Topic: Insomnia Is a Common Side Effect of Menopause
While there are many well-known symptoms of menopause—hot flashes, hair growth, and weight gain—insomnia is one that isn’t always mentioned. But as it turns out, menopause-related insomnia is quite common.
In fact, the chances of having insomnia go up as you enter menopause, with 61 percent of postmenopausal women experiencing symptoms, according to the National Sleep Foundation.
If you’re struggling to get some shut-eye, here’s everything you need to know about the condition, plus doctor-approved tips that can help.
Symptoms of insomnia
Insomnia is generally characterized by trouble falling asleep or staying asleep, resulting in a lack of sleep that causes distress or difficulty with daily activities, says Dr. Rachel Marie E. Salas, MD and professor of neurology and nursing at Johns Hopkins. “If it happens at least three nights a week and lasts for at least one month, you may have what sleep experts call persistent insomnia disorder.”
When symptoms are left untreated, it can become a negative ongoing cycle that leads to additional health problems.
“Lack of sleep or poor-quality sleep can cause daytime impairments such as fatigue, malaise, difficulties with memory and concentration, mood disturbances, irritability, and difficulty coping with daily stressors,” Jennie Mastroianni, DNP, NCMP, a nurse practitioner at Tufts Medical Center, explains. “These symptoms can actually cause more stress and worsen insomnia.”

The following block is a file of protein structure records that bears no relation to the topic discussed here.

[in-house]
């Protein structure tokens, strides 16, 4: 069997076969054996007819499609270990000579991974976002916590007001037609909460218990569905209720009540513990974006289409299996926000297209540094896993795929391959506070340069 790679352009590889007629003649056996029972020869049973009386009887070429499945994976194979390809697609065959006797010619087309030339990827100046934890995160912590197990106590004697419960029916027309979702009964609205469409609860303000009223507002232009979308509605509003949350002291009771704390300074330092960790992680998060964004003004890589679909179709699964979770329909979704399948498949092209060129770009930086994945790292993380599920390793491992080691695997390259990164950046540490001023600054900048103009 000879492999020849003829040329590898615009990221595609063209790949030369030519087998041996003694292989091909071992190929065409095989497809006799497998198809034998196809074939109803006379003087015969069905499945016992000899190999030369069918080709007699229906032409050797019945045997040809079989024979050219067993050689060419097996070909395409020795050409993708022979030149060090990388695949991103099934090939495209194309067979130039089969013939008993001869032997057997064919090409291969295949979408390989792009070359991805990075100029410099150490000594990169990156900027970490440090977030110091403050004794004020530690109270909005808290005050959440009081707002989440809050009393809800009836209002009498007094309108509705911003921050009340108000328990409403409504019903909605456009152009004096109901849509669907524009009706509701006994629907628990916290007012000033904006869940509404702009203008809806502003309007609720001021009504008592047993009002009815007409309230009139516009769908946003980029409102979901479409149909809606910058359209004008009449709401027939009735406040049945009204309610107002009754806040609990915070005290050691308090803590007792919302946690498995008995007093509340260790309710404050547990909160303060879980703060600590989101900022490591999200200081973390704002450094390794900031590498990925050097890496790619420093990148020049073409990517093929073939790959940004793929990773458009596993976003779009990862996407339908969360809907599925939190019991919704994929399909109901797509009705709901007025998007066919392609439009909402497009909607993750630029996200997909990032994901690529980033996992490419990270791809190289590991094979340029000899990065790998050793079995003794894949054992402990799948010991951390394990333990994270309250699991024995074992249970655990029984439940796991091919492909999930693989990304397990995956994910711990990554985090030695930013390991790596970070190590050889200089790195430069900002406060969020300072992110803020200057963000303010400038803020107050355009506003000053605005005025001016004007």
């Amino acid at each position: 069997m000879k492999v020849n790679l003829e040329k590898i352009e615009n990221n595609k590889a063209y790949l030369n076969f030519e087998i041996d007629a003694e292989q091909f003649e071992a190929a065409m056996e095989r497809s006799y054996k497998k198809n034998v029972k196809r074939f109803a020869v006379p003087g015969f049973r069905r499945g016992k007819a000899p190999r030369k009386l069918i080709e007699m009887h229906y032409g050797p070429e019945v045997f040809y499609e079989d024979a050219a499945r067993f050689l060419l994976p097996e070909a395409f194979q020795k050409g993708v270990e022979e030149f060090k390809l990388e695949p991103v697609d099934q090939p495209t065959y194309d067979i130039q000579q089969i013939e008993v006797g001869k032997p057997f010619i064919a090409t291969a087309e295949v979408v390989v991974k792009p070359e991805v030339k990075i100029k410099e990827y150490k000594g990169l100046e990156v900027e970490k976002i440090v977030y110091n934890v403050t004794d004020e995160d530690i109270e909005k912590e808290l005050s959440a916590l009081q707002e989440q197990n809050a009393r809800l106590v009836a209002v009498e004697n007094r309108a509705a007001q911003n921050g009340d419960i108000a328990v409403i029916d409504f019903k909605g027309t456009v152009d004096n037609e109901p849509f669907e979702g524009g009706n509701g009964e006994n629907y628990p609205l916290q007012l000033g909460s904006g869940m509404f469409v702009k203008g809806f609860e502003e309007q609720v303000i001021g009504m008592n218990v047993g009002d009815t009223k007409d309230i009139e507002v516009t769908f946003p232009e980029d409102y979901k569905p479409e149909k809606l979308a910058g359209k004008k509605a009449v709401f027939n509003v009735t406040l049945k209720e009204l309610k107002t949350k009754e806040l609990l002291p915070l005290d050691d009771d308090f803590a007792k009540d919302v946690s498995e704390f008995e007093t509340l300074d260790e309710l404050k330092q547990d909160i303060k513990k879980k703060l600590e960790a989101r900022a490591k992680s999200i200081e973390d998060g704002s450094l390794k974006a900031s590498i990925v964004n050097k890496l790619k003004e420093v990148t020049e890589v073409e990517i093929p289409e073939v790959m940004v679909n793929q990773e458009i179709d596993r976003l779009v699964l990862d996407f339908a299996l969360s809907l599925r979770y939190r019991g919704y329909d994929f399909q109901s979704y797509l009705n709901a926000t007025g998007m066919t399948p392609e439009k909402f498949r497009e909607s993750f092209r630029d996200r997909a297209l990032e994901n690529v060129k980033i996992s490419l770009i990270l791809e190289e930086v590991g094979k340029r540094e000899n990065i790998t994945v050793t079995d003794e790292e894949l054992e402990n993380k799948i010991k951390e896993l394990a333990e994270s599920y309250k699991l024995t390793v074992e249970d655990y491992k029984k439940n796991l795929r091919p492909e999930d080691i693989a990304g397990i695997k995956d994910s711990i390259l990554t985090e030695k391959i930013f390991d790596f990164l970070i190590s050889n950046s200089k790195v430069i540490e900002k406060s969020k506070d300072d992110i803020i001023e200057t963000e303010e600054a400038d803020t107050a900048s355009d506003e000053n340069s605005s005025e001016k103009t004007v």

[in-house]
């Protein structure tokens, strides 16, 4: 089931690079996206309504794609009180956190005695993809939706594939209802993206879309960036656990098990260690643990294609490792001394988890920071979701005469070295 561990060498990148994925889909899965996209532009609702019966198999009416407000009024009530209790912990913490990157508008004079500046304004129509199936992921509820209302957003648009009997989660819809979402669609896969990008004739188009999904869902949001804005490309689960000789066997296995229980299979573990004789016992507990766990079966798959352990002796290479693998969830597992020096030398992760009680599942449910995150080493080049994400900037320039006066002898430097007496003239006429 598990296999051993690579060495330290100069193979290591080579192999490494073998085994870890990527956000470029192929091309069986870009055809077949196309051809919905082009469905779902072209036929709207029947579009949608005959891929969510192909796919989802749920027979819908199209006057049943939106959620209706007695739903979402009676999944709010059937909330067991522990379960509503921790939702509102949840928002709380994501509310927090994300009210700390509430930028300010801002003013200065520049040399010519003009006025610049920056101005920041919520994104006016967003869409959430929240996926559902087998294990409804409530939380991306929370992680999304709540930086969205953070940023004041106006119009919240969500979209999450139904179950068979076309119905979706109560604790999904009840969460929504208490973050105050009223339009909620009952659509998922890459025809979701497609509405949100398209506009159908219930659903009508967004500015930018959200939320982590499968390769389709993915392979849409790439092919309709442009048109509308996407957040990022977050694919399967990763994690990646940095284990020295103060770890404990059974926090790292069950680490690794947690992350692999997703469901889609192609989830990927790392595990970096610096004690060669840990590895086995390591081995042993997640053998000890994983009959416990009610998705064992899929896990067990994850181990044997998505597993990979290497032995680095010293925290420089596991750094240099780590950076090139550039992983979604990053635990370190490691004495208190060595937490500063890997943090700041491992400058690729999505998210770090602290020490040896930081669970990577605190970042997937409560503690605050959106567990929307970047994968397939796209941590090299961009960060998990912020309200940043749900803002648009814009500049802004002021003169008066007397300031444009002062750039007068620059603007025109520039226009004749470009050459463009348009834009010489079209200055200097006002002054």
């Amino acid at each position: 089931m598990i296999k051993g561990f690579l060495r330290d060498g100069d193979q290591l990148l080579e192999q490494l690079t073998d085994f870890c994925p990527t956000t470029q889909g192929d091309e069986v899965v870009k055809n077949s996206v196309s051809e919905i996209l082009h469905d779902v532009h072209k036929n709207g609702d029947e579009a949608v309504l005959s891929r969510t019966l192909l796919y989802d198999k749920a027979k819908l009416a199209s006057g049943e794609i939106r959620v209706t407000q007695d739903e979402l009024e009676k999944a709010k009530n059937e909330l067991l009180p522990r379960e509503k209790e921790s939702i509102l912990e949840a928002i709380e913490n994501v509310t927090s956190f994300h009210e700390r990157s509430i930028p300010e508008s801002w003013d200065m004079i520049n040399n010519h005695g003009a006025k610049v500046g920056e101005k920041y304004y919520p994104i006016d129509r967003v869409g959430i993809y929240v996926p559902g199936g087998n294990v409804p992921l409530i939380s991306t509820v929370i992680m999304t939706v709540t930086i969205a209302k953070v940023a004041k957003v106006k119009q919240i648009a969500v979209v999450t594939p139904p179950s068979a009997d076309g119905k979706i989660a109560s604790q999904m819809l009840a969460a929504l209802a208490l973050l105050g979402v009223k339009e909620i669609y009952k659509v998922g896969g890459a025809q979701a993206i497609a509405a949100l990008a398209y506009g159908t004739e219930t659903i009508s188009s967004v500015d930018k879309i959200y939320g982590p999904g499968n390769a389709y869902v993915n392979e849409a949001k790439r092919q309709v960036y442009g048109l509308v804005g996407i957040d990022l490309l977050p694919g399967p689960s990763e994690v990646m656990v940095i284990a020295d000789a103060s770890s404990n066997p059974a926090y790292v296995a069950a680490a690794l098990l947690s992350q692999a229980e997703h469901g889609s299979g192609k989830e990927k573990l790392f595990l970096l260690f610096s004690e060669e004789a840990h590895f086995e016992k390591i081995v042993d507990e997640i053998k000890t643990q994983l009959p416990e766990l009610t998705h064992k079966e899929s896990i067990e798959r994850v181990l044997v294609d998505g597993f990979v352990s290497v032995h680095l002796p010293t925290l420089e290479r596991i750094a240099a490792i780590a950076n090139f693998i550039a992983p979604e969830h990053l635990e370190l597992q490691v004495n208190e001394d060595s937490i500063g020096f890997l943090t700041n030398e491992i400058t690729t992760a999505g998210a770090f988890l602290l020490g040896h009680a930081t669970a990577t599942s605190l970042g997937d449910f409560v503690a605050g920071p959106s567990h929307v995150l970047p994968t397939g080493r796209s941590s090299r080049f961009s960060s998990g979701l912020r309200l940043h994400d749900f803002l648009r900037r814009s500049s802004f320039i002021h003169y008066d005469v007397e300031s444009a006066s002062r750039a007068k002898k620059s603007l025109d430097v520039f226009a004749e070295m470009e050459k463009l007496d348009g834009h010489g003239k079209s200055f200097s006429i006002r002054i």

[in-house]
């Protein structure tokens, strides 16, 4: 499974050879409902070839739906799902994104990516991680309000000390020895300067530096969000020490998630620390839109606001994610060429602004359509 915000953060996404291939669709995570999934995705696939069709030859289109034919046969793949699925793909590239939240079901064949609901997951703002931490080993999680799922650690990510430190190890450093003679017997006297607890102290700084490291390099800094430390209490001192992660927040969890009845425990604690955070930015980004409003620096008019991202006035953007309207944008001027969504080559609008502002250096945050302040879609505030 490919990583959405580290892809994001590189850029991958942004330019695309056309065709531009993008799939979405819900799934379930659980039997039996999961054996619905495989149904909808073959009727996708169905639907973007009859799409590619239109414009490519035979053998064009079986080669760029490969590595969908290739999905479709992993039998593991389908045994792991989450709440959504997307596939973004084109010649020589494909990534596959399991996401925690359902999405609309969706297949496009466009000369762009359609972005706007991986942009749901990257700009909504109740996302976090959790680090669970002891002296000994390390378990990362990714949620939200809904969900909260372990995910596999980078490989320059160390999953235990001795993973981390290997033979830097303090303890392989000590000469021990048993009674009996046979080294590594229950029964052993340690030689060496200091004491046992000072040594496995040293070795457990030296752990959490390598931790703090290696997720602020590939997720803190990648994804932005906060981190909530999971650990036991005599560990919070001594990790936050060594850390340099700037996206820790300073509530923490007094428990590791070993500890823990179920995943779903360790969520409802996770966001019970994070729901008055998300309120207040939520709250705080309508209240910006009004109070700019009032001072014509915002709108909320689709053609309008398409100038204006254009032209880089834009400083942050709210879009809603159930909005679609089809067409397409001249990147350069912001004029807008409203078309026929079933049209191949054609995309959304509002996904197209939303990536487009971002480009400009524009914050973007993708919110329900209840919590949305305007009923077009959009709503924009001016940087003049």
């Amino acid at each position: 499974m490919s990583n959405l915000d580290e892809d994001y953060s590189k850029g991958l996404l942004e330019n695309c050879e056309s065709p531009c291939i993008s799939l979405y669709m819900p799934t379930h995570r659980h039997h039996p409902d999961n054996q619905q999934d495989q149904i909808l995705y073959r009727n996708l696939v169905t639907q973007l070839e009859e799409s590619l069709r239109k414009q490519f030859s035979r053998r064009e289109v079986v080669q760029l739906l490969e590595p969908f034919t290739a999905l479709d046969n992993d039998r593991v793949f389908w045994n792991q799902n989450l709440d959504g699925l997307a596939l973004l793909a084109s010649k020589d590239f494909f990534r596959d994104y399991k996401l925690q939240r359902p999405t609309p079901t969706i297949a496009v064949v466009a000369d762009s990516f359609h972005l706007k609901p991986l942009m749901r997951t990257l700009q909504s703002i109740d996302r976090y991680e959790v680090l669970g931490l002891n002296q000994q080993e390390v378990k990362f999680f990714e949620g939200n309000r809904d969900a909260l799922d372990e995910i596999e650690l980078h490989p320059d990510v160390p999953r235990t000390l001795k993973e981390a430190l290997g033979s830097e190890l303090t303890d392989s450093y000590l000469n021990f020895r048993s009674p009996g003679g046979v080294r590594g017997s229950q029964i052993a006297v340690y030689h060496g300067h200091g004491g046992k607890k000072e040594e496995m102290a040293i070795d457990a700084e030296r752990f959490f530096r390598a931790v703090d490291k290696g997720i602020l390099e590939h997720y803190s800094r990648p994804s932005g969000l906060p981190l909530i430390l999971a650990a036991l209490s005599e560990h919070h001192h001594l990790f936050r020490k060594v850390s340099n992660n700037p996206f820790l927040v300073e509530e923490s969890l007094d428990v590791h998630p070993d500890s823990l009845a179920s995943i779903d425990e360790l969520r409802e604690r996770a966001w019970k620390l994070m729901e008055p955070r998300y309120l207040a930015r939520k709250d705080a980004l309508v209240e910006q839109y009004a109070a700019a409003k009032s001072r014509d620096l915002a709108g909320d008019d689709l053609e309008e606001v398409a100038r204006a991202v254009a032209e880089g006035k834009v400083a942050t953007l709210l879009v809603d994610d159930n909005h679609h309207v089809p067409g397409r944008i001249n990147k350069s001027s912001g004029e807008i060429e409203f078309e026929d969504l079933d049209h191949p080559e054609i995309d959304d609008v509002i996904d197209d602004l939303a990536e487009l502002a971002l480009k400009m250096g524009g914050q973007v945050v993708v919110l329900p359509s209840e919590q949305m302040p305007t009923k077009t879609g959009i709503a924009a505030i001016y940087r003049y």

Is there a connection between menopause and insomnia?
Yes, according to experts.
“Menopause can wreak havoc on women’s sleep. Sleep issues are common during and through perimenopause to post-menopause,” Dr. Salas explains. “The ovaries gradually decrease the production of the hormones estrogen and progesterone during perimenopause. These hormonal changes contribute to sleep issues that often continue into post-menopause.”
If you are experiencing hot flashes and night sweats, it can cause sleep disturbances and sleep deprivation.
“Women who are undergoing the menopausal transition may be more likely to report decreased sleep quality, particularly if they experience vasomotor symptoms (hot flashes, night sweats). Vasomotor symptoms associated with menopause can cause sleep disruption leading to daytime fatigue, irritability, difficulty concentrating, and overall reduced quality of life,” Dr. Mastroianni states.
How to promote better sleep
If you’re having trouble sleeping, whether hormone-related or not, here are some action steps you can take.
Proper sleep hygiene
In other words, adopt habits that increase your chances of a good night’s sleep.
Topic Discussed: Insomnia Is a Common Side Effect of Menopause